I received my certificate of completion and made my way back to my friends. I won't get to see them as much as I'd like before I leave, and this is what makes the numb turn to ice.

A few days from now, I will have limited access to the internet, mobile devices, and contact with friends. Until then, I will have many things to do, and no time in which to do them. Pack? Eat? Sleep?

My appetite has faded as I start imaging the garbage bags I will carry down the stairs, the money I'll spend on post, and the agony of feeling alone in my apartment.

I don't want pity. I'm not sad. I'm not "lonely", but alone. I'm stuck in my head, figuring out who I am, where I want to go with my life, and what will happen when I return to American soil.

It's almost a month away, and while I'll be greeted by smiling faces, I have a feeling the sense of a mute dream will continue. I want warm embraces, laughter, and relaxation in the company of good friends. I want to drink with some sassy Germans, go shopping with my favorite Norwegian, and laugh with my Japanese best friends.

Where did time go?

"Here," it answers. "I've been here."

It's like high school all over again. Only this time, without the drama of teenage self-discovery. It's pain, and I feel cold . I can't find the source.

I can always come back to this beautiful country. I will keep practicing this beautiful language, I will contact my professors.

So why so numb and heavy?

It's as if Kyoto stopped moving. The street lights glitter in the darkness, and I relish the warm breeze lifting me from my bike. The world is silent, but welcoming.

Maybe I've lost myself, as well as my senses.

Sunday, July 15, 2012

Doubt and the Other World

It's getting closer and closer to the time I have to leave this marvelous country, and with that said, I'm still not sure how to react. I do not say this out of sadness, bitterness, or resentment, but with honesty.

I was thinking about life back home, and realized that my trip in Japan has been hard, but enjoyable all the way through. When I think of back home, I see a lot of sticky situations, with my family's finances, school, relationships, etc. This can bring about good or bad, but I guess that's why they call it "home" for a reason.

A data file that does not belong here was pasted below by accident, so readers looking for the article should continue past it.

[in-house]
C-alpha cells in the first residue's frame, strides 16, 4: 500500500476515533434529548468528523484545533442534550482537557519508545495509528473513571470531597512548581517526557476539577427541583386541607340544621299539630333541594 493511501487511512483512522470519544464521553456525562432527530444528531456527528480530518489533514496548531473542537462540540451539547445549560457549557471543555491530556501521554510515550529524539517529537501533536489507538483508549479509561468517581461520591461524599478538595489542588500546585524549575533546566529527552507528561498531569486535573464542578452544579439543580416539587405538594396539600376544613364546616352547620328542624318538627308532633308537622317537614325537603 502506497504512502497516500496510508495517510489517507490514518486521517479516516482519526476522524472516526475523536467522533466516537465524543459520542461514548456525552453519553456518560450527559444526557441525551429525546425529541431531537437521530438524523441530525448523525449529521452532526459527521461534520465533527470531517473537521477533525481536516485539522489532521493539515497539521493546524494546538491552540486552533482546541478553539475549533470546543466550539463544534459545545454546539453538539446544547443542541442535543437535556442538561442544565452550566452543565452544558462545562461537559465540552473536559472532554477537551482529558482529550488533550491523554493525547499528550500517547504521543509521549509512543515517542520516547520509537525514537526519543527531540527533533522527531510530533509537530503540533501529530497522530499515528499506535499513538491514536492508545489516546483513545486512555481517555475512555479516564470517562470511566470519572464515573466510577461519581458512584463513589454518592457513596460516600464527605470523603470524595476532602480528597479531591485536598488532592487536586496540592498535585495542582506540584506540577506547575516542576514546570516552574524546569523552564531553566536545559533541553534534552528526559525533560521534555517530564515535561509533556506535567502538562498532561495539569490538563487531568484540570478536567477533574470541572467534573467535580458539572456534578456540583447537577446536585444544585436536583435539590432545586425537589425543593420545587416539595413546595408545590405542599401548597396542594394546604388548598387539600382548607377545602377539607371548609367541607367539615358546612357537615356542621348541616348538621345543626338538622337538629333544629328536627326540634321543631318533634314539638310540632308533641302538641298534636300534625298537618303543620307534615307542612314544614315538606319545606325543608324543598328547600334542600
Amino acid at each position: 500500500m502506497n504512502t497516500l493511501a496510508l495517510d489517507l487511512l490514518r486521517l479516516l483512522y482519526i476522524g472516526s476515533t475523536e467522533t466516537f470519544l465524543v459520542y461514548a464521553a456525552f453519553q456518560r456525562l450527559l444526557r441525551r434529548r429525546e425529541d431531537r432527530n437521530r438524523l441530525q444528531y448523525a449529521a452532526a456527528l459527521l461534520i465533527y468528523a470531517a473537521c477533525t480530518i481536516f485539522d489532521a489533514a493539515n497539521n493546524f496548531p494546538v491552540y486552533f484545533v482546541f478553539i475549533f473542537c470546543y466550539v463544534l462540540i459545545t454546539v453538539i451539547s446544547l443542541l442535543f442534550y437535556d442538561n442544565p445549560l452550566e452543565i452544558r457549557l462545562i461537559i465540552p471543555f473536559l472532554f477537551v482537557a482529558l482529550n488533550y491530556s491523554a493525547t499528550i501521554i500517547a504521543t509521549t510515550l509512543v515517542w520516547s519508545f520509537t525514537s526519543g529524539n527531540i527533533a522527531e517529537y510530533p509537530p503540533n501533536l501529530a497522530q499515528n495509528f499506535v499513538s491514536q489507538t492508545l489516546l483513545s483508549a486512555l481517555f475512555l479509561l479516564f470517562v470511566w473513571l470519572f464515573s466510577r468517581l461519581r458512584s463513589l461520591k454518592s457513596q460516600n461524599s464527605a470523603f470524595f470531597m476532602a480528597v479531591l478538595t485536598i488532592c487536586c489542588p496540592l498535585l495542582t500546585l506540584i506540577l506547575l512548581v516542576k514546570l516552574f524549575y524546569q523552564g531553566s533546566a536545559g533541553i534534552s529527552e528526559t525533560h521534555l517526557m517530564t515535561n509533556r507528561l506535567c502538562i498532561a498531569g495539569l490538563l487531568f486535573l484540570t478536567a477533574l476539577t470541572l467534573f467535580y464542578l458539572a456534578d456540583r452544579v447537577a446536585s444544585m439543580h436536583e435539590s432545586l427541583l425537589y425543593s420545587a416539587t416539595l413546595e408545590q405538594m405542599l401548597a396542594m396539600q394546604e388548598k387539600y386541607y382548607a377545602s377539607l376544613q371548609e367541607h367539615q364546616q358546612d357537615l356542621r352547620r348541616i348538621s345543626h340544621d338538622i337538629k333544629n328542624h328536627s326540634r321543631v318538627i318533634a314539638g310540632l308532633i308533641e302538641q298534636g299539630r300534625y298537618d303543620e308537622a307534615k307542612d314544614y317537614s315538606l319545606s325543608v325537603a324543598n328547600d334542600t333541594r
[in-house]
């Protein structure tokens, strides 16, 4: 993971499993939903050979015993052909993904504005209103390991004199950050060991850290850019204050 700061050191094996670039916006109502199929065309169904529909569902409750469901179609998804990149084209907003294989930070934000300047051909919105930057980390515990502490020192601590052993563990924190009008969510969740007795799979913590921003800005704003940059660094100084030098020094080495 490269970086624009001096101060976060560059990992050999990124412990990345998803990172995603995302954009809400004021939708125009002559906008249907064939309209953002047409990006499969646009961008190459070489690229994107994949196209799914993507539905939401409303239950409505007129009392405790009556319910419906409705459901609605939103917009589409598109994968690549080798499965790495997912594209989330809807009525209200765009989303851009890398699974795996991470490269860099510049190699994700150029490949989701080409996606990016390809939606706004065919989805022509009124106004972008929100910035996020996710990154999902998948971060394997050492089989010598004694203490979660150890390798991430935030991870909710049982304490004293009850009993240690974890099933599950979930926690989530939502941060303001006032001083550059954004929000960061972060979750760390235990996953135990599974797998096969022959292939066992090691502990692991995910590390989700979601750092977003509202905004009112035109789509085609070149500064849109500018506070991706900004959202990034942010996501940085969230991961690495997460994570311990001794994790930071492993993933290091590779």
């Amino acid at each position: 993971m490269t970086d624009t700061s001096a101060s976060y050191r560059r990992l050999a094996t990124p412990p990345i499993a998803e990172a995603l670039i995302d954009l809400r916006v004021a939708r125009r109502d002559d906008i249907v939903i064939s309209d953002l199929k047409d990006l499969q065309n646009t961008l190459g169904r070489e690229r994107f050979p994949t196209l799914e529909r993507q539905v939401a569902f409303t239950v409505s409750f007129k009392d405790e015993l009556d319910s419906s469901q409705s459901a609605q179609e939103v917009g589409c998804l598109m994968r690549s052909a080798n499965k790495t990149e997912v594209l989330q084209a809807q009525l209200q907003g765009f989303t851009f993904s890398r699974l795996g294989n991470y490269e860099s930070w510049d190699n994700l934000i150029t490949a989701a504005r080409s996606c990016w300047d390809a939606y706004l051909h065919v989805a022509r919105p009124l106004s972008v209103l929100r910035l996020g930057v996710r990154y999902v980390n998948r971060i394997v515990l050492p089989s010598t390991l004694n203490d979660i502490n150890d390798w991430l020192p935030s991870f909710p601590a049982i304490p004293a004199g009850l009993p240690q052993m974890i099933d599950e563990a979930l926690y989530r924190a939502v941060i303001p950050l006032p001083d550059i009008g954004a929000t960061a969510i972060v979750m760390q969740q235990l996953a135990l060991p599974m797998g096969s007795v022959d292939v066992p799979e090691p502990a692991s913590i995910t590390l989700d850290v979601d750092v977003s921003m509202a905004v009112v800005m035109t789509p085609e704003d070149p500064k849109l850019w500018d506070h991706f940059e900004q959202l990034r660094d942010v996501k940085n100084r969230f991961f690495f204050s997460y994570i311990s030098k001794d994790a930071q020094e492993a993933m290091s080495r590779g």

After a Bati-Holic concert last night, my friend asked me why I didn't want to return home. She thought it was a bit strange that I wasn't excited. I told her that for some reason, I feel more at place in Japan. It's as if the world is still and things happen in the moment they're supposed to. Even when I'm rushed, it feels as though time goes by at exactly the speed it needs to. At home it feels like I'm always running straight ahead, jumping over the hurdles, and dodging the things thrown in from the present.

Here, I'm living in one moment. Difficulties, triumphs, everything is happening now.

Monday, July 2, 2012

Counting Crows

Today was a rather ordinary day for me. Well, it was up until I parked my bike to go to Wagashi (Japanese confectionery) class.

The story I'm about to write is rather emotional, and I've felt restless ever since this happened. I'm not sure how well I can write, as it's close to two in the morning, I'm very tired, and the thoughts are jumbled like wadded tissues between my ears.

It was a little after 4 p.m., and I walked my bike up to a local shrine gate. On the ground before me, I saw a crow, spread out on the ground as if someone had smashed it with a bat, and I inhaled sharply. It looked like a fluff of feathers, and the bugs were already taking over the poor, lifeless body.

An old woman sat in the shade, and watched my reaction to this bird. Out of the corner of my eye, I saw her grin as I jumped when the bird moved. My stomach churned and I remember, for the first time in my life, wanting a gun.

The woman hobbled to me and started speaking in a dialect too heavy for me to understand. I told her that I felt so bad for the bird, and that it was in pain. The bird kept flapping its wings, unable to gain flight due to the broken lower half of its body. In the near distance, its friends cawed for their lost comrade.